Want to have a patience when you feel overwhelmed as a mom? I want to offer you some practical ways to help your perspective shift to seeing these moments as opportunities for His grace that will yield fruit not only in your children, but also your own heart.
There I was, in the bathroom, huddled with my knees to my chest. The fan on trying to tune out the noise outside the door, the noise in my head. My eyes red and puffy from crying. My cheeks tear stained. I was immobilized again by my own emotions. Even as I was atttempting to help my little guy through his own overwhelm, mine flooded over me and I exploded in anger and tears, running out of the room!
How can I help my child wrestle through his overwhelming emotions when I can’t even do it myself? How can I expect him to calm down, when I myself don’t even know how? These thoughts racing through my head.
How to have a patience when you feel overwhelmed– Why we feel overwhelmed
There are logistical reasons that can lead to overwhelm, which I hope to discuss in a future blog post, but today I just want to cover a little bit about the mindset that can be at the root first.
The Spirit convicts, but the devil condemns.
It was in that moment that the Spirit ministered to my heart and I was washed over with peace. I knew that those condemning thoughts were not the Spirit of God but my flesh and the forces of evil wanting to pull me down. It was not about me not being good enough or not able or lacking the power to, but relying on Christ’s strength to enable me.
You see, I just wanted an outcome. I wanted an input=output scenario. I did the right thing, now my child should respond accordingly, kind of attitude. But I was convinced by the Spirit there on the bathroom floor that it was not about ME doing it, but relying on Christ to just be obedient and faithful to my calling. The outcome was not my responsibility. Control over the circumstance was not the objective, but the yielding of my soul and heart to His will for me. Because He loves me, cares for me and has already conquered that sin I was struggling with.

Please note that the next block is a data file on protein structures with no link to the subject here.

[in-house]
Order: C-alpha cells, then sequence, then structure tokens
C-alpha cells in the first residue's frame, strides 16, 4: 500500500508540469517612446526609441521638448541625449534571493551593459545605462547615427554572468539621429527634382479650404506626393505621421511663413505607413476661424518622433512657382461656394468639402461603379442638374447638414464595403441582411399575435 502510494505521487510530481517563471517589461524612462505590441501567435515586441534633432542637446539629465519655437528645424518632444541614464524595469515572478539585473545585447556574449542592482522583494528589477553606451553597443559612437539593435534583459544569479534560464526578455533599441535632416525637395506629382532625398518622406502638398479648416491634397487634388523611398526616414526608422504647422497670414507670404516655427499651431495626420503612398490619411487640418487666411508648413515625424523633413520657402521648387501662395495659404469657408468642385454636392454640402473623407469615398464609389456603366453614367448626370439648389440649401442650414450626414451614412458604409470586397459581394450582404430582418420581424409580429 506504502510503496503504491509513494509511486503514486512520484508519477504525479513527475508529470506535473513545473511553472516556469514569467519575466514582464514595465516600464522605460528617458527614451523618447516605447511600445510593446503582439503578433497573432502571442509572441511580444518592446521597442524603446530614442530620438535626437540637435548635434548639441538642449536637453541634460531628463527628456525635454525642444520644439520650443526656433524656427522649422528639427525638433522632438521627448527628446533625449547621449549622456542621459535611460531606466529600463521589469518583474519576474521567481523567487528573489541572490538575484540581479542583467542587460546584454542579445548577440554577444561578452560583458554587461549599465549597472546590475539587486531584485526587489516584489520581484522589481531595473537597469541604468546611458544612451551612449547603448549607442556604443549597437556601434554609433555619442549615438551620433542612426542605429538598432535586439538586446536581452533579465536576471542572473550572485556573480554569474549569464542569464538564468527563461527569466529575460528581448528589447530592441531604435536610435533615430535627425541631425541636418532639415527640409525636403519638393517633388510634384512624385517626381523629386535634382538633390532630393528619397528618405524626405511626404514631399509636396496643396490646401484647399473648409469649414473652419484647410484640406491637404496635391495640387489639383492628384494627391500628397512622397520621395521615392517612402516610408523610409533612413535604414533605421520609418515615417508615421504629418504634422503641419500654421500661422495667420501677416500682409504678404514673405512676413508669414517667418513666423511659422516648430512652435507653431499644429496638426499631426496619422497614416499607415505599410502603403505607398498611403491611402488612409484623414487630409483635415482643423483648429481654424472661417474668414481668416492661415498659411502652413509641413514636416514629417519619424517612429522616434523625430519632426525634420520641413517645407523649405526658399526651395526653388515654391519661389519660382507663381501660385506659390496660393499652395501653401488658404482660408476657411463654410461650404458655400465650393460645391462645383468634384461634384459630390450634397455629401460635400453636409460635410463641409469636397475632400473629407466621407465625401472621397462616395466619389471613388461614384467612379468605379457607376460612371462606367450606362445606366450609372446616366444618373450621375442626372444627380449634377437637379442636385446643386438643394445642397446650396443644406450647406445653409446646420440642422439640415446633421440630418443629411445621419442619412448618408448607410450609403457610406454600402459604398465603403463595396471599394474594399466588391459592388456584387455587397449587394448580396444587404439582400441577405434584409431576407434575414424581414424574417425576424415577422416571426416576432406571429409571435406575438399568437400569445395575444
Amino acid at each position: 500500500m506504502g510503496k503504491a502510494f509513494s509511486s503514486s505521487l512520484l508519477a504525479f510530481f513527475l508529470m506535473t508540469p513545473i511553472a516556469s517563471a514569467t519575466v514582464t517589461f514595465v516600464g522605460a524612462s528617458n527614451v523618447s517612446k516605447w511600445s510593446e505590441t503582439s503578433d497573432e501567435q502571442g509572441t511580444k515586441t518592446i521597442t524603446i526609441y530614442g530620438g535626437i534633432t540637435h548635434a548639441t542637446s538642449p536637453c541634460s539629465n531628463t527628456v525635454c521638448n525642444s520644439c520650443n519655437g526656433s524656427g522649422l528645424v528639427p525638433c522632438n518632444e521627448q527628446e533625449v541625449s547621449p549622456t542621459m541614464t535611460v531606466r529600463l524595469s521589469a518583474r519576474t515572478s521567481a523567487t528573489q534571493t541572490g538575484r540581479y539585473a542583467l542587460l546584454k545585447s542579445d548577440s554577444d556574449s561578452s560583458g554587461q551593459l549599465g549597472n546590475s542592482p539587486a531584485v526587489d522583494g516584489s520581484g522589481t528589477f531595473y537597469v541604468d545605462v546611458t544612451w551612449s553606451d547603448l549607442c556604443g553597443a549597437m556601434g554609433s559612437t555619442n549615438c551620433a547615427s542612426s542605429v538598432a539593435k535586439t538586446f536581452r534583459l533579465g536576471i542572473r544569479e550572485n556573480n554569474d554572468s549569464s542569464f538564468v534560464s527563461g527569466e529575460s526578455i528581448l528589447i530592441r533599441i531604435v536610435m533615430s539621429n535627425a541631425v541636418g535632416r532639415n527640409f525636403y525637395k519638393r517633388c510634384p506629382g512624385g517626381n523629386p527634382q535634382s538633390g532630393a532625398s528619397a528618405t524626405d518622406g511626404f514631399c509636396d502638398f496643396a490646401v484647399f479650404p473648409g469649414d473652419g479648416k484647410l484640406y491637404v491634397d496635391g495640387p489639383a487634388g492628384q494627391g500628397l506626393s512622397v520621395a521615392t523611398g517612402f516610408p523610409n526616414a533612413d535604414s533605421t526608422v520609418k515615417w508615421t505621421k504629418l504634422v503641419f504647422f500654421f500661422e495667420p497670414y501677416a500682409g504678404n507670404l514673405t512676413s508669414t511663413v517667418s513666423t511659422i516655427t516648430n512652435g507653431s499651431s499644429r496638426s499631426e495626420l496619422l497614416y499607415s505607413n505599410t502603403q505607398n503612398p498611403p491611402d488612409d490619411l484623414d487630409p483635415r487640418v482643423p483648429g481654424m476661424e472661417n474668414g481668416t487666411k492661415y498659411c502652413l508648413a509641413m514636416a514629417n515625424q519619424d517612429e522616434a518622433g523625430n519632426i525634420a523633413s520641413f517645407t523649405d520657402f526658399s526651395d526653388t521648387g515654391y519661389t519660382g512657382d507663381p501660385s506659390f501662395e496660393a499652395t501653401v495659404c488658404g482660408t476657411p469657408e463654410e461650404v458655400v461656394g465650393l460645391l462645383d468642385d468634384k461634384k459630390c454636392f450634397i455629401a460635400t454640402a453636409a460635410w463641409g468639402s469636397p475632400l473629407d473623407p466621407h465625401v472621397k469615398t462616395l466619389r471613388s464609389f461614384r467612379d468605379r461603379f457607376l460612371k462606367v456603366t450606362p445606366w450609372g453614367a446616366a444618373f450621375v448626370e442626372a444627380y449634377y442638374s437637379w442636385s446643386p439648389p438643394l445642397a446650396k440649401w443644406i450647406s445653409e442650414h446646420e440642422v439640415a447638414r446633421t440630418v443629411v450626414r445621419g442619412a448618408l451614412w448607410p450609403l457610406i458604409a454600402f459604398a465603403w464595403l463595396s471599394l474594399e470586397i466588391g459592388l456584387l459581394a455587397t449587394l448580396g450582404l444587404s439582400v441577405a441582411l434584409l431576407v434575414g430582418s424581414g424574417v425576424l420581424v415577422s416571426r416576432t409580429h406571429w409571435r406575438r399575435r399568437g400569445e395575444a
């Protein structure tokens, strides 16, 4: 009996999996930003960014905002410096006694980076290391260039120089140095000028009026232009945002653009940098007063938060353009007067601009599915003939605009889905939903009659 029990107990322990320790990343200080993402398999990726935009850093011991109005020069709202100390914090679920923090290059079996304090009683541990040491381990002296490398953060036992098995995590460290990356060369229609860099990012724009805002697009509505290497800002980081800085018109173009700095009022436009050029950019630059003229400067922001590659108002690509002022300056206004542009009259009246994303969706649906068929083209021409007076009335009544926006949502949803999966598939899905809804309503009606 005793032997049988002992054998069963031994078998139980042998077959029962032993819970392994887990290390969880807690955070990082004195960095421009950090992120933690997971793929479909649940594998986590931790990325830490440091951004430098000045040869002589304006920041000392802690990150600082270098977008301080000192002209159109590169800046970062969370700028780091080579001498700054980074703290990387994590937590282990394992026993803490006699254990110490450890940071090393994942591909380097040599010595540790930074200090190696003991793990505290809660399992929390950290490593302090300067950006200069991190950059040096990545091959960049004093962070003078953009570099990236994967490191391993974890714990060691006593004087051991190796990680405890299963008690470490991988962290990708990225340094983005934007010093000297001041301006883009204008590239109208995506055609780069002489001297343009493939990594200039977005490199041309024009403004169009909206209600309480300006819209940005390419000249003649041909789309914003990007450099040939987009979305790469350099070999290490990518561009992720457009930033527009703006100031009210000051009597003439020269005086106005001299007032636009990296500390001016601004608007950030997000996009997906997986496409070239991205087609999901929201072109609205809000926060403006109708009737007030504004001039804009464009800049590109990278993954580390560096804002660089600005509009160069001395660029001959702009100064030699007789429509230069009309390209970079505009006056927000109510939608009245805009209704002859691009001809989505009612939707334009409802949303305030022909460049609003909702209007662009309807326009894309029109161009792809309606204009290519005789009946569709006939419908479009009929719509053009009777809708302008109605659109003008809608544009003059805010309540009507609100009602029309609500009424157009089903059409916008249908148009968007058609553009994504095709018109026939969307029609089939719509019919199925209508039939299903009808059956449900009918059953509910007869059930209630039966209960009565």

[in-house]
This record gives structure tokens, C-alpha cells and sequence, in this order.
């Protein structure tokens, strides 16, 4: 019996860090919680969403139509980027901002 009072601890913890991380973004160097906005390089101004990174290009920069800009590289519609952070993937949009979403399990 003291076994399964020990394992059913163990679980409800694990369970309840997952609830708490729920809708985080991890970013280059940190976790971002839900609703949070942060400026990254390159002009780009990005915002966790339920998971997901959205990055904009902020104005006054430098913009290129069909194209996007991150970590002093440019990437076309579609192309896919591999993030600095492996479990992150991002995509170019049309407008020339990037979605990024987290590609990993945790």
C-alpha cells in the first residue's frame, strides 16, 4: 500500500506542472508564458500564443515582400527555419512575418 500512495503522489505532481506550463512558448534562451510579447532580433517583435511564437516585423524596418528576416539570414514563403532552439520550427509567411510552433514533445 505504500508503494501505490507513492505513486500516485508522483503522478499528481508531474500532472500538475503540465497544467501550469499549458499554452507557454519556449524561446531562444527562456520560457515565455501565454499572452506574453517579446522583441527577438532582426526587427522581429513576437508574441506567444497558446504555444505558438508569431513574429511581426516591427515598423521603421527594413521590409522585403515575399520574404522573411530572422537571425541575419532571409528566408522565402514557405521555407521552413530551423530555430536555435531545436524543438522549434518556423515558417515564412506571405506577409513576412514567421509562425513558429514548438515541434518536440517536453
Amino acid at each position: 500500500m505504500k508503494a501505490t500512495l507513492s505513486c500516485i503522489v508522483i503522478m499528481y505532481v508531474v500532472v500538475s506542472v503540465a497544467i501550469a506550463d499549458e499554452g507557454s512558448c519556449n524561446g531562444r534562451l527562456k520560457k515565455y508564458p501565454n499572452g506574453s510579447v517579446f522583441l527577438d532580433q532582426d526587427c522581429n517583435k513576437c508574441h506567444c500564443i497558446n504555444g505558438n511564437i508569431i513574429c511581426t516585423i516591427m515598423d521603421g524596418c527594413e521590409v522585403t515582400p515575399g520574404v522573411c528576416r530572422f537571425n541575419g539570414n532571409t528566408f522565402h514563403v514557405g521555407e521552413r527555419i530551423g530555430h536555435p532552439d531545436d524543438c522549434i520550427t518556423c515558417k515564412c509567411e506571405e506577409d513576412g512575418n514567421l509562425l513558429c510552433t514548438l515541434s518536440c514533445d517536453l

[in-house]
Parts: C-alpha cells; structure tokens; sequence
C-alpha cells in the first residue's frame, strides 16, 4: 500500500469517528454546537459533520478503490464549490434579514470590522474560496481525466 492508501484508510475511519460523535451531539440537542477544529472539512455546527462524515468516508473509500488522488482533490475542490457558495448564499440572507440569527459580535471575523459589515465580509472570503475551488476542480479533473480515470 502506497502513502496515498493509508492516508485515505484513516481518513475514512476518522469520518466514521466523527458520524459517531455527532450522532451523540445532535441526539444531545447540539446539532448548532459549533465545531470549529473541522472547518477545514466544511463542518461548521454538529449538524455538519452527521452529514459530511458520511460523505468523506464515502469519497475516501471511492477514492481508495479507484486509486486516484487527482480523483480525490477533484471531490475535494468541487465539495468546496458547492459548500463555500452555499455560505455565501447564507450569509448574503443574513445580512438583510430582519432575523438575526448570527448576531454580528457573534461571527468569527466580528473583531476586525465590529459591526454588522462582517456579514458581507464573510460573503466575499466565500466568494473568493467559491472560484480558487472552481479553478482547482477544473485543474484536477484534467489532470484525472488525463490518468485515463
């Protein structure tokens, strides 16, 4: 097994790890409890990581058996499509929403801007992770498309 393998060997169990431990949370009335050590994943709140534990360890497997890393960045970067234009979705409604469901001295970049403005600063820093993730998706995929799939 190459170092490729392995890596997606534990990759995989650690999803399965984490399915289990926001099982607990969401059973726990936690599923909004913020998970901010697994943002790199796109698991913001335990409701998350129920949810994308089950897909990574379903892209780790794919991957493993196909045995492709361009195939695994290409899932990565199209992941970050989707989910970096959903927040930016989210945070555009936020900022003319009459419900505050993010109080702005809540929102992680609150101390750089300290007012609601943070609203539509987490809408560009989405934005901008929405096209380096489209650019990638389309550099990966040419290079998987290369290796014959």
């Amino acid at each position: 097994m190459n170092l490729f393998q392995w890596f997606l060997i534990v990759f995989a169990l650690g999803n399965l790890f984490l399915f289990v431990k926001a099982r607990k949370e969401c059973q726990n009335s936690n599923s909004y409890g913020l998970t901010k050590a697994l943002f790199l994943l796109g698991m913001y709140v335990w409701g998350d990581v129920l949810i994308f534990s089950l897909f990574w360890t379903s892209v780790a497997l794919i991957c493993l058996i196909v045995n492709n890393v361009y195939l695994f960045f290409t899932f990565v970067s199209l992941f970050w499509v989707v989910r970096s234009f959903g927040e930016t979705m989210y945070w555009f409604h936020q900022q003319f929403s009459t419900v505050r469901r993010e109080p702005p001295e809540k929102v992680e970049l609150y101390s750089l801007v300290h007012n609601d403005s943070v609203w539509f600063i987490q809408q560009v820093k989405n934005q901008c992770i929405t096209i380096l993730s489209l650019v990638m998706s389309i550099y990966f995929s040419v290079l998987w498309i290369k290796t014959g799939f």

I have had so much more peace in my parenting since that moment. Do I still struggle? Of course, but the power of that gripping anger mounting doesn’t control me anymore. I know now that I can trust the Spirit to enable me to obey him and yield up of myself. This not only models obedience to my own children, but it is also the means I have seen God use to help my children through similar feelings.
You are not alone if you have wondered how to have patience when you feel overhelmed as a mom
We can overcome these difficult moments by the power of the Spirit working in us! This is good news! Christ has overcome sin and death! His work on the cross on our behalf means sin no longer has POWER over us!
If you have ever been here, you are not the only mama crying with the fan on in the bathroom to drown out the sound of your own sobs and maybe even the sounds of your little ones on the other side of the door. But it doesn’t always have to be this way. We can learn ways of yielding our responses and situation to the Lord so that He can be glorified as we delight in serving Him.
How to have a patience when you feel overwhelmed: 3 tips
I want to offer you 3 ways today how to be patient when you’re overwhelmed so that you can have a few tools to work through these moments in a Biblical way and respond instead of reacting in frustration.
Believe me, if I can- you can too! Patience is not something I am naturally prone to! I am naturally a quick-tempered, fiery redhead! Hah! But I can say with honesty, that when I am struggling with patience the most, it is when I am relying on myself to “fix” or control my circumstance or child. Today there are much fewer moments I lose my cool than moments I am able to work through the overwhelm with a sense of calm resolve.
1. Slow down